I celebrated my 21st birthday a couple weeks ago, and it was the best birthday I’ve had yet!  To start off, I had my service learning class, which I always look forward to.  Friday was the first day we took the train to the township of Lynedoch where we teach and are taught, which we’ll be doing the rest of the semester.  It felt good to arrive at the township by train instead of university vans.  It definitely made me feel like a part of the community instead of just an American swooping in to rescue the township, which is not our intention.  We were doing our usual “check-in” activity with our professor, Grant, when the whole seventh grade class filed into our classroom.  Grant spoke quickly to them in Afrikaans, and then they sang me Happy Birthday!  They finished with the lyrics “God bless you today, God bless you today, God bless you to-dayy, happy birthday to you!”  So sweet, and of course I almost cried.  Turns out my friend Corie, who is placed in seventh grade, had arranged it for me – such a sweetheart!  The rest of the day was also great, filled with stories of the township told by Grant.  They were definitely stories of hardship and sometimes were difficult to listen to, but I tried to take away a message of hope instead of sadness. 

After seven hours at Lynedoch, our driver, Georgio, came to pick up the AIFS students.  He seemed a little apprehensive about us at first, but after four hours in the van and listening to Family Business by Kanye about 150 times, we were all the best of friends!  Everyone was already at the Cederbergs when we got there, having left long before us.  We were greeted with hugs, ‘drinkies,’ and an amazing braai!  We were told we’d be camping, but it turned out to be more like GLAMPING (No, Aunt Kathy, there weren’t makeovers like at Mona’s birthday party).  Later, when I was looking up at the stars with some friends, I realized that the whole group was surrounding me, and there was Mama H, our AIFS director, with cakes and candles for me!  So cute, love her, and everyone in my program!  That night I saw four shooting stars!  It was the best night sky I’ve ever seen, absolutely incredible.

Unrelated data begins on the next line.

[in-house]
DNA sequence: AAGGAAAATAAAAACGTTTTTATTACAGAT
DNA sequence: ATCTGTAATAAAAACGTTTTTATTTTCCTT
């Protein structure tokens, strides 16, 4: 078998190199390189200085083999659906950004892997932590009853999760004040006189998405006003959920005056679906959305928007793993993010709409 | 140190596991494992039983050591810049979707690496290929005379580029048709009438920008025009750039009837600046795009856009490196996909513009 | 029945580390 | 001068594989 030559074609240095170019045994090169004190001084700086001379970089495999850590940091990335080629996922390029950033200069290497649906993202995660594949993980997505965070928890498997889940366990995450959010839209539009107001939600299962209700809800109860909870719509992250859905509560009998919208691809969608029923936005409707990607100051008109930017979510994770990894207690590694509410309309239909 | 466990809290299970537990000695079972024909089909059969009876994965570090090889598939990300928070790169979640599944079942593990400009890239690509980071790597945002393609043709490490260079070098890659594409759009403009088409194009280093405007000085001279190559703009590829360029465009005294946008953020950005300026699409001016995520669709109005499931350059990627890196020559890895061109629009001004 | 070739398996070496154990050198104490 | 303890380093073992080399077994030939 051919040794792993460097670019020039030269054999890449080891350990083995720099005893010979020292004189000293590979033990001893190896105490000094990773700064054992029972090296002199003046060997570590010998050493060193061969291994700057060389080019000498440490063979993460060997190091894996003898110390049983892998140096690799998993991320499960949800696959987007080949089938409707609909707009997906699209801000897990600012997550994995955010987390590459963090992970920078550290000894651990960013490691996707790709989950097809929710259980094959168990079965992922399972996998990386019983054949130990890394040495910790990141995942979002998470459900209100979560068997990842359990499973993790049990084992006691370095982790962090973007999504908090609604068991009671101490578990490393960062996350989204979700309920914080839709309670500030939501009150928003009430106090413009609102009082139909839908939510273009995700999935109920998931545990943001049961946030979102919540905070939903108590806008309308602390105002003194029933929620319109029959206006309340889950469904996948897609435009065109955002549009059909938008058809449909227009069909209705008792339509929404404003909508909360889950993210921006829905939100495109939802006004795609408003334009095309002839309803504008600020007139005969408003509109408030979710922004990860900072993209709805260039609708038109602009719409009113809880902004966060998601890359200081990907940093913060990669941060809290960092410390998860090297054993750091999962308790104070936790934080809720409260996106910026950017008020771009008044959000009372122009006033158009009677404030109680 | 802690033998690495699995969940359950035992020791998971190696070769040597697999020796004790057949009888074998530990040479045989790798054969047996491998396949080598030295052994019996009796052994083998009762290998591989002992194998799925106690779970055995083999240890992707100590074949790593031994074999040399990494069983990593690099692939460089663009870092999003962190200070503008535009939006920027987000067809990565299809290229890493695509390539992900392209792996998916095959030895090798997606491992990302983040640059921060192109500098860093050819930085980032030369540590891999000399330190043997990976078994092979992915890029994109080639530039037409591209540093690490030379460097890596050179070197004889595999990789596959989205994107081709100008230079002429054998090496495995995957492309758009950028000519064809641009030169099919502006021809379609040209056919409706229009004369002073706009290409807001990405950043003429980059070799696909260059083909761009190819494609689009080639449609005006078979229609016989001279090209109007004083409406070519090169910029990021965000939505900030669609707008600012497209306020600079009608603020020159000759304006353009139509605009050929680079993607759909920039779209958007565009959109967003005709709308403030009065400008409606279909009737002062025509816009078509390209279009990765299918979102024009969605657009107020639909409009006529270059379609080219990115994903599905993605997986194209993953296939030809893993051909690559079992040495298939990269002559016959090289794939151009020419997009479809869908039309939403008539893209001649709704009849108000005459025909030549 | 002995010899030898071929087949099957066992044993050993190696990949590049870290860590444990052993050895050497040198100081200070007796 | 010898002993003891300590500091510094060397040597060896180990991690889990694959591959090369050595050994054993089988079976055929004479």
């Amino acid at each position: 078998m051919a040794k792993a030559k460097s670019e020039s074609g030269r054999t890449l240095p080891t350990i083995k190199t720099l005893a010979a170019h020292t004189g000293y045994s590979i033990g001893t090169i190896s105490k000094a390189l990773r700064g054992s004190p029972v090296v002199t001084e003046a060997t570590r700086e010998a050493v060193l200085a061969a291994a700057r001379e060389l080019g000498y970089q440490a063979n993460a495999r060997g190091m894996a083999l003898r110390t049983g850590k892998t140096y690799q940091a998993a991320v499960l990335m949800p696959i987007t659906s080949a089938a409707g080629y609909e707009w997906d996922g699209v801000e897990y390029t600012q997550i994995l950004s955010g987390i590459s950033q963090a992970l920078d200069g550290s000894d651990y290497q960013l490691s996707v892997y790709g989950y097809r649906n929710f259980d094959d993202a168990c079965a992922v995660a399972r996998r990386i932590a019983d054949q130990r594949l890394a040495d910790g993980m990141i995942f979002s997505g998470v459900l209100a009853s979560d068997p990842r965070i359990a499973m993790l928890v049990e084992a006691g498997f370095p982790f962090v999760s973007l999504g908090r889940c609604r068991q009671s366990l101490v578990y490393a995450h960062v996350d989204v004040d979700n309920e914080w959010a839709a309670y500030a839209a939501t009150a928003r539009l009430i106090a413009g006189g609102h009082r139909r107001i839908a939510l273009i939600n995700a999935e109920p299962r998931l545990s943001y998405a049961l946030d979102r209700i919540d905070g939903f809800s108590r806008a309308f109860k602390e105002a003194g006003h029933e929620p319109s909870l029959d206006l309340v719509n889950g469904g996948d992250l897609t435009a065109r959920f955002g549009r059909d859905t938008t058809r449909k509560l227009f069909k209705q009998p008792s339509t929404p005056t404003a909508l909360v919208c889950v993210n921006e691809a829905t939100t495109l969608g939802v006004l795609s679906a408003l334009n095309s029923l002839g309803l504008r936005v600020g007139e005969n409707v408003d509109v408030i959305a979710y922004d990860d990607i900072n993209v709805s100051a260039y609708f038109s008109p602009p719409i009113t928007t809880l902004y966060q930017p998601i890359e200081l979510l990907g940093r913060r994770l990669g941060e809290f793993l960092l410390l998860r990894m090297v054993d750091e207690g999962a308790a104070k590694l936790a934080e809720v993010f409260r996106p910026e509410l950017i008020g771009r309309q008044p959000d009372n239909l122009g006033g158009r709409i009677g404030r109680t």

view from the van- awesome!

baboon crossing!

The next morning we woke up bright and early and went for a hike (Wolfberg Cracks, google it – beautiful!!)  It was so cool, we had to climb through the mountain itself.  There were beautiful views too of course.  When we got back to the campsite we went for a swim in a beautiful African river.  It was absolutely incredible.  We went back and got changed, then had a wine tasting!  The wine was amazing, like all of the wine in this beautiful country. 

Mama H and I share a moment on the mountain

I already miss it!

With fellow SMCer Meg in the river!

Corie and wine tasting!

The next day, Sunday, we went to check out some San Bushmen cave paintings – so sick!  They were about 6000 years old.  It’s wild that they’re so well preserved after all this time.  There was also a cave with names written all over it, and it’s rumored that it was a secret meeting place.  The names included at least two former prime ministers of South Africa, D.F. Malan and P.W. Botha, as well as poet C. Louis Leipoldt.  Some don’t believe that the names were written by the men they belong to, but I think I’d like to believe it!

photo cred goes to Corie since I forgot to charge my camera..

Overall, I had the best birthday EVER.  The Cederbergs were so beautiful, probably the most beautiful place I’ve ever been.  There is such a serenity surrounding the area, it’s so easy to feel at peace there, just gazing at the mountains or stars or vineyards.  For most Americans, the 21st birthday is a bit hazy, but mine was one that I will definitely never forget!